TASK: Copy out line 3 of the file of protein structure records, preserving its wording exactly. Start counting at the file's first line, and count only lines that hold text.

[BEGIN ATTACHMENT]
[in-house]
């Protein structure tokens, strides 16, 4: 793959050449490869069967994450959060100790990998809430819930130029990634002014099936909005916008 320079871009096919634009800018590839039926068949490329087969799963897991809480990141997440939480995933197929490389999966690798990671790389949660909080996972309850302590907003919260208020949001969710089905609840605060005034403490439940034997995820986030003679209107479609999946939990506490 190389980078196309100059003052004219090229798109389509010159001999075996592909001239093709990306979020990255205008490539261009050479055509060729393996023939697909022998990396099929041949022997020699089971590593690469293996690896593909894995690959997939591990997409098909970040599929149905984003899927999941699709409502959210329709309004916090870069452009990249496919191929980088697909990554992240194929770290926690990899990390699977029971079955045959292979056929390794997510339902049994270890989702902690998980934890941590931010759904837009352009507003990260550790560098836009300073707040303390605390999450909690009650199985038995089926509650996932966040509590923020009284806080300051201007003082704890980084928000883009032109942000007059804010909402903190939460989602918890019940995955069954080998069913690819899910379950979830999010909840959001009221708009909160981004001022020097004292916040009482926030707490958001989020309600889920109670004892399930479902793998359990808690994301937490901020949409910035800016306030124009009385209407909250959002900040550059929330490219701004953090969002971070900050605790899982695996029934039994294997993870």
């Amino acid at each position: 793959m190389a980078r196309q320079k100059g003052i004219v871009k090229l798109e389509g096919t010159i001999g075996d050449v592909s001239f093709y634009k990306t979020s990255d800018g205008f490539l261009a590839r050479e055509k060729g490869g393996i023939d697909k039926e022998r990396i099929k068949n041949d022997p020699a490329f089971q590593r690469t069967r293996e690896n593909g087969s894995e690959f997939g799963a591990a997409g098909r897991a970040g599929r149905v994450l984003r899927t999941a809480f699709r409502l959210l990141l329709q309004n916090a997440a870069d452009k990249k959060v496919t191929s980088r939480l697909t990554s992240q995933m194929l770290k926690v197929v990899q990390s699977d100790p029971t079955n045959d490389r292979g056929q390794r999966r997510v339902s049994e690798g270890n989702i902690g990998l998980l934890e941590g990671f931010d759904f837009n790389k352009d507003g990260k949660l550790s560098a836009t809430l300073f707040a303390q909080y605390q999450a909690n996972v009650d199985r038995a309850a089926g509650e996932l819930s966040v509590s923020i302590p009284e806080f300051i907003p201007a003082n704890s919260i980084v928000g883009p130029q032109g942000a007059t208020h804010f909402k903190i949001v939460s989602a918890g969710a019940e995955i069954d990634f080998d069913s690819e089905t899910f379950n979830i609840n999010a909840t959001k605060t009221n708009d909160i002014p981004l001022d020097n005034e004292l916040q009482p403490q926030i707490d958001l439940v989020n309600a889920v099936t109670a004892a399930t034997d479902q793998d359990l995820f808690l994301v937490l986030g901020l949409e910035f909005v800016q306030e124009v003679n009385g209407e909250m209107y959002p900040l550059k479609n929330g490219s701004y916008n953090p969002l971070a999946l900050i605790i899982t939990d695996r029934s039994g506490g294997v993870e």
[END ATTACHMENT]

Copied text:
């Amino acid at each position: 793959m190389a980078r196309q320079k100059g003052i004219v871009k090229l798109e389509g096919t010159i001999g075996d050449v592909s001239f093709y634009k990306t979020s990255d800018g205008f490539l261009a590839r050479e055509k060729g490869g393996i023939d697909k039926e022998r990396i099929k068949n041949d022997p020699a490329f089971q590593r690469t069967r293996e690896n593909g087969s894995e690959f997939g799963a591990a997409g098909r897991a970040g599929r149905v994450l984003r899927t999941a809480f699709r409502l959210l990141l329709q309004n916090a997440a870069d452009k990249k959060v496919t191929s980088r939480l697909t990554s992240q995933m194929l770290k926690v197929v990899q990390s699977d100790p029971t079955n045959d490389r292979g056929q390794r999966r997510v339902s049994e690798g270890n989702i902690g990998l998980l934890e941590g990671f931010d759904f837009n790389k352009d507003g990260k949660l550790s560098a836009t809430l300073f707040a303390q909080y605390q999450a909690n996972v009650d199985r038995a309850a089926g509650e996932l819930s966040v509590s923020i302590p009284e806080f300051i907003p201007a003082n704890s919260i980084v928000g883009p130029q032109g942000a007059t208020h804010f909402k903190i949001v939460s989602a918890g969710a019940e995955i069954d990634f080998d069913s690819e089905t899910f379950n979830i609840n999010a909840t959001k605060t009221n708009d909160i002014p981004l001022d020097n005034e004292l916040q009482p403490q926030i707490d958001l439940v989020n309600a889920v099936t109670a004892a399930t034997d479902q793998d359990l995820f808690l994301v937490l986030g901020l949409e910035f909005v800016q306030e124009v003679n009385g209407e909250m209107y959002p900040l550059k479609n929330g490219s701004y916008n953090p969002l971070a999946l900050i605790i899982t939990d695996r029934s039994g506490g294997v993870e």